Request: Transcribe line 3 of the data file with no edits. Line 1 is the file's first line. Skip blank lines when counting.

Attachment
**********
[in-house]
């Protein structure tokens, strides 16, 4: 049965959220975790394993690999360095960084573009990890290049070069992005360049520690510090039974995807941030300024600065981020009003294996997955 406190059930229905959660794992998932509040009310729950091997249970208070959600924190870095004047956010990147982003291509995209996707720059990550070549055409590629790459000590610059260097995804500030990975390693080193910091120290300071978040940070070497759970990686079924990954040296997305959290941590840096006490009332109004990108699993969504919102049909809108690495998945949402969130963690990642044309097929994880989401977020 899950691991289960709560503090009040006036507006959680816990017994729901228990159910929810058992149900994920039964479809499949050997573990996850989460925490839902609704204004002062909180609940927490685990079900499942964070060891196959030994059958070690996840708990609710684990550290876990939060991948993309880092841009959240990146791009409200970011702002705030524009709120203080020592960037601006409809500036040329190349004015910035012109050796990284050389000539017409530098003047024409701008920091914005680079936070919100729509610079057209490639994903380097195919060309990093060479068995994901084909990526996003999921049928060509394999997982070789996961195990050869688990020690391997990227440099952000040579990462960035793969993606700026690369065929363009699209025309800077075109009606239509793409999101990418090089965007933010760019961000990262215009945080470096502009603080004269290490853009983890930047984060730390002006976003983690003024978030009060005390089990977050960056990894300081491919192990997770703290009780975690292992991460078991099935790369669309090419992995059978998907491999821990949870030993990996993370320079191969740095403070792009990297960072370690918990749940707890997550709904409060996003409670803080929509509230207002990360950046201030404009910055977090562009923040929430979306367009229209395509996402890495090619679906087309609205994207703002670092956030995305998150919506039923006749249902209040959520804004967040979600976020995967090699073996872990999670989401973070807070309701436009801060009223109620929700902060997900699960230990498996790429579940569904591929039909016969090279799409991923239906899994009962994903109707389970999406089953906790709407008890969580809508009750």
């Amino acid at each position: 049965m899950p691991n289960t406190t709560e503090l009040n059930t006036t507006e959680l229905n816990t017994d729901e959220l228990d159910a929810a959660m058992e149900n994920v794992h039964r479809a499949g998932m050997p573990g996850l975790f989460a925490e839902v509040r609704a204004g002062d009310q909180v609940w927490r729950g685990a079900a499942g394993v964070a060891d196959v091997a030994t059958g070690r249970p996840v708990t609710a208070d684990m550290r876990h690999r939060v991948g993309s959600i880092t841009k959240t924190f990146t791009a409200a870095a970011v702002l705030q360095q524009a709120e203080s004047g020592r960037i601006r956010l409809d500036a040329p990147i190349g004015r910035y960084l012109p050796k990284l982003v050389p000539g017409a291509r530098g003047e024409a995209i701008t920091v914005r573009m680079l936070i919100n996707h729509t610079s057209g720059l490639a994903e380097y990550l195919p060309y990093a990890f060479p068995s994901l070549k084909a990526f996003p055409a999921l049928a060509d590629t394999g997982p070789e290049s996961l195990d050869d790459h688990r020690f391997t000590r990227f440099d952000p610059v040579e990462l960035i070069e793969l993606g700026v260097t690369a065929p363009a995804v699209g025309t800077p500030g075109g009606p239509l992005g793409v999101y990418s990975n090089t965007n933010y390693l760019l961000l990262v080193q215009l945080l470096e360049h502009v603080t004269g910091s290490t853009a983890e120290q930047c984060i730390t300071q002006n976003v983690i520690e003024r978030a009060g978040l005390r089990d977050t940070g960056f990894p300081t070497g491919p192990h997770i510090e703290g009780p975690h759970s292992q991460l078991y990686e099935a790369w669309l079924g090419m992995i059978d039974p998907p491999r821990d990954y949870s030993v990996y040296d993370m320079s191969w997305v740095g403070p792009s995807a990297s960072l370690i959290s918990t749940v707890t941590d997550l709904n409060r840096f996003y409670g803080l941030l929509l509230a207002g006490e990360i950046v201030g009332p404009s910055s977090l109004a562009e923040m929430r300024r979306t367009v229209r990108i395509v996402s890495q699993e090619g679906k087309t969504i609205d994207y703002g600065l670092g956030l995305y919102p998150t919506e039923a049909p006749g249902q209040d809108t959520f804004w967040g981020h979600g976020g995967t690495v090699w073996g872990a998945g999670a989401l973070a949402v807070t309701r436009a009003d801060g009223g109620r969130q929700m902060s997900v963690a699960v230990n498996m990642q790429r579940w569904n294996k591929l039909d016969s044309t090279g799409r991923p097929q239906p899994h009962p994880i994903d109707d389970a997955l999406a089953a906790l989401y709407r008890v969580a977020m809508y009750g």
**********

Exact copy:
């Amino acid at each position: 049965m899950p691991n289960t406190t709560e503090l009040n059930t006036t507006e959680l229905n816990t017994d729901e959220l228990d159910a929810a959660m058992e149900n994920v794992h039964r479809a499949g998932m050997p573990g996850l975790f989460a925490e839902v509040r609704a204004g002062d009310q909180v609940w927490r729950g685990a079900a499942g394993v964070a060891d196959v091997a030994t059958g070690r249970p996840v708990t609710a208070d684990m550290r876990h690999r939060v991948g993309s959600i880092t841009k959240t924190f990146t791009a409200a870095a970011v702002l705030q360095q524009a709120e203080s004047g020592r960037i601006r956010l409809d500036a040329p990147i190349g004015r910035y960084l012109p050796k990284l982003v050389p000539g017409a291509r530098g003047e024409a995209i701008t920091v914005r573009m680079l936070i919100n996707h729509t610079s057209g720059l490639a994903e380097y990550l195919p060309y990093a990890f060479p068995s994901l070549k084909a990526f996003p055409a999921l049928a060509d590629t394999g997982p070789e290049s996961l195990d050869d790459h688990r020690f391997t000590r990227f440099d952000p610059v040579e990462l960035i070069e793969l993606g700026v260097t690369a065929p363009a995804v699209g025309t800077p500030g075109g009606p239509l992005g793409v999101y990418s990975n090089t965007n933010y390693l760019l961000l990262v080193q215009l945080l470096e360049h502009v603080t004269g910091s290490t853009a983890e120290q930047c984060i730390t300071q002006n976003v983690i520690e003024r978030a009060g978040l005390r089990d977050t940070g960056f990894p300081t070497g491919p192990h997770i510090e703290g009780p975690h759970s292992q991460l078991y990686e099935a790369w669309l079924g090419m992995i059978d039974p998907p491999r821990d990954y949870s030993v990996y040296d993370m320079s191969w997305v740095g403070p792009s995807a990297s960072l370690i959290s918990t749940v707890t941590d997550l709904n409060r840096f996003y409670g803080l941030l929509l509230a207002g006490e990360i950046v201030g009332p404009s910055s977090l109004a562009e923040m929430r300024r979306t367009v229209r990108i395509v996402s890495q699993e090619g679906k087309t969504i609205d994207y703002g600065l670092g956030l995305y919102p998150t919506e039923a049909p006749g249902q209040d809108t959520f804004w967040g981020h979600g976020g995967t690495v090699w073996g872990a998945g999670a989401l973070a949402v807070t309701r436009a009003d801060g009223g109620r969130q929700m902060s997900v963690a699960v230990n498996m990642q790429r579940w569904n294996k591929l039909d016969s044309t090279g799409r991923p097929q239906p899994h009962p994880i994903d109707d389970a997955l999406a089953a906790l989401y709407r008890v969580a977020m809508y009750g």